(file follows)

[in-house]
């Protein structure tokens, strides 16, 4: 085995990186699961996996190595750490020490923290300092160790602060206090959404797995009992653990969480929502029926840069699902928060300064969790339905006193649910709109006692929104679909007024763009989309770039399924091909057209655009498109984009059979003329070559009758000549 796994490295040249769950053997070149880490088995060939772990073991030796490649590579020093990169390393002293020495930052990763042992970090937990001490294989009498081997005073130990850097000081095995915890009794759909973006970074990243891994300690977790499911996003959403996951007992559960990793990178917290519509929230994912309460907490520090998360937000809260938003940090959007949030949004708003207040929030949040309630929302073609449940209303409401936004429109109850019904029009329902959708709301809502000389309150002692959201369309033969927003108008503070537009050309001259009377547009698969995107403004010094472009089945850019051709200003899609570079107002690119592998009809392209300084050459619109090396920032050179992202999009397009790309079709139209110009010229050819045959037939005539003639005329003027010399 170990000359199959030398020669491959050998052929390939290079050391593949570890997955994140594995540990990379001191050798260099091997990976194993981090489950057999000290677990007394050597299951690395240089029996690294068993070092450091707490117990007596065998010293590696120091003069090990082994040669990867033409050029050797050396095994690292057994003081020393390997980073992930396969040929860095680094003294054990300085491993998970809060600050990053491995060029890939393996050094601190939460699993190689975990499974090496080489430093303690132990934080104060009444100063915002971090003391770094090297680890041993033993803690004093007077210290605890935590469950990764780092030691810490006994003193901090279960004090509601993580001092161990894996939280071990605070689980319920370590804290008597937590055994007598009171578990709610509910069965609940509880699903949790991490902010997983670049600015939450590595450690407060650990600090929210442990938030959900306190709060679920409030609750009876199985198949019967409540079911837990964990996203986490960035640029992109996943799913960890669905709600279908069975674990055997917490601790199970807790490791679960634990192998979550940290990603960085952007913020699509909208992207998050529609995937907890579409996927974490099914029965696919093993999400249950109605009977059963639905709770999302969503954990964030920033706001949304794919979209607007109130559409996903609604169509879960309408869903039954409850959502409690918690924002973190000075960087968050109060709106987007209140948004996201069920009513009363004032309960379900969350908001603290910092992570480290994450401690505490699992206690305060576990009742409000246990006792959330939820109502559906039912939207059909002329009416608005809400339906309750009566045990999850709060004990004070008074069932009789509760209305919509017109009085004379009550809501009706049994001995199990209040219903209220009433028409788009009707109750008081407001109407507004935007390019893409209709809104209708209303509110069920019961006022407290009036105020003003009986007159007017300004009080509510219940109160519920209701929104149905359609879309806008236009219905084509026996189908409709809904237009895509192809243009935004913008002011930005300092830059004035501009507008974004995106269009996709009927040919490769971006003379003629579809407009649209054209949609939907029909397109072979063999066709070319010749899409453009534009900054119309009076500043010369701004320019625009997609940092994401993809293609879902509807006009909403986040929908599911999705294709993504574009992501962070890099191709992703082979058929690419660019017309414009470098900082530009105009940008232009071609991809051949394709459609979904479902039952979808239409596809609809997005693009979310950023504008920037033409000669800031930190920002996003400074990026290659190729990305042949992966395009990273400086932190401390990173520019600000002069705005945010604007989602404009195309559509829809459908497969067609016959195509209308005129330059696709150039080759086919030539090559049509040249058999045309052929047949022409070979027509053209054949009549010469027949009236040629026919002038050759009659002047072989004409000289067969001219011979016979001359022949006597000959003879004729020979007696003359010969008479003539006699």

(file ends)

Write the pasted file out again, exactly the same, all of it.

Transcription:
[in-house]
């Protein structure tokens, strides 16, 4: 085995990186699961996996190595750490020490923290300092160790602060206090959404797995009992653990969480929502029926840069699902928060300064969790339905006193649910709109006692929104679909007024763009989309770039399924091909057209655009498109984009059979003329070559009758000549 796994490295040249769950053997070149880490088995060939772990073991030796490649590579020093990169390393002293020495930052990763042992970090937990001490294989009498081997005073130990850097000081095995915890009794759909973006970074990243891994300690977790499911996003959403996951007992559960990793990178917290519509929230994912309460907490520090998360937000809260938003940090959007949030949004708003207040929030949040309630929302073609449940209303409401936004429109109850019904029009329902959708709301809502000389309150002692959201369309033969927003108008503070537009050309001259009377547009698969995107403004010094472009089945850019051709200003899609570079107002690119592998009809392209300084050459619109090396920032050179992202999009397009790309079709139209110009010229050819045959037939005539003639005329003027010399 170990000359199959030398020669491959050998052929390939290079050391593949570890997955994140594995540990990379001191050798260099091997990976194993981090489950057999000290677990007394050597299951690395240089029996690294068993070092450091707490117990007596065998010293590696120091003069090990082994040669990867033409050029050797050396095994690292057994003081020393390997980073992930396969040929860095680094003294054990300085491993998970809060600050990053491995060029890939393996050094601190939460699993190689975990499974090496080489430093303690132990934080104060009444100063915002971090003391770094090297680890041993033993803690004093007077210290605890935590469950990764780092030691810490006994003193901090279960004090509601993580001092161990894996939280071990605070689980319920370590804290008597937590055994007598009171578990709610509910069965609940509880699903949790991490902010997983670049600015939450590595450690407060650990600090929210442990938030959900306190709060679920409030609750009876199985198949019967409540079911837990964990996203986490960035640029992109996943799913960890669905709600279908069975674990055997917490601790199970807790490791679960634990192998979550940290990603960085952007913020699509909208992207998050529609995937907890579409996927974490099914029965696919093993999400249950109605009977059963639905709770999302969503954990964030920033706001949304794919979209607007109130559409996903609604169509879960309408869903039954409850959502409690918690924002973190000075960087968050109060709106987007209140948004996201069920009513009363004032309960379900969350908001603290910092992570480290994450401690505490699992206690305060576990009742409000246990006792959330939820109502559906039912939207059909002329009416608005809400339906309750009566045990999850709060004990004070008074069932009789509760209305919509017109009085004379009550809501009706049994001995199990209040219903209220009433028409788009009707109750008081407001109407507004935007390019893409209709809104209708209303509110069920019961006022407290009036105020003003009986007159007017300004009080509510219940109160519920209701929104149905359609879309806008236009219905084509026996189908409709809904237009895509192809243009935004913008002011930005300092830059004035501009507008974004995106269009996709009927040919490769971006003379003629579809407009649209054209949609939907029909397109072979063999066709070319010749899409453009534009900054119309009076500043010369701004320019625009997609940092994401993809293609879902509807006009909403986040929908599911999705294709993504574009992501962070890099191709992703082979058929690419660019017309414009470098900082530009105009940008232009071609991809051949394709459609979904479902039952979808239409596809609809997005693009979310950023504008920037033409000669800031930190920002996003400074990026290659190729990305042949992966395009990273400086932190401390990173520019600000002069705005945010604007989602404009195309559509829809459908497969067609016959195509209308005129330059696709150039080759086919030539090559049509040249058999045309052929047949022409070979027509053209054949009549010469027949009236040629026919002038050759009659002047072989004409000289067969001219011979016979001359022949006597000959003879004729020979007696003359010969008479003539006699």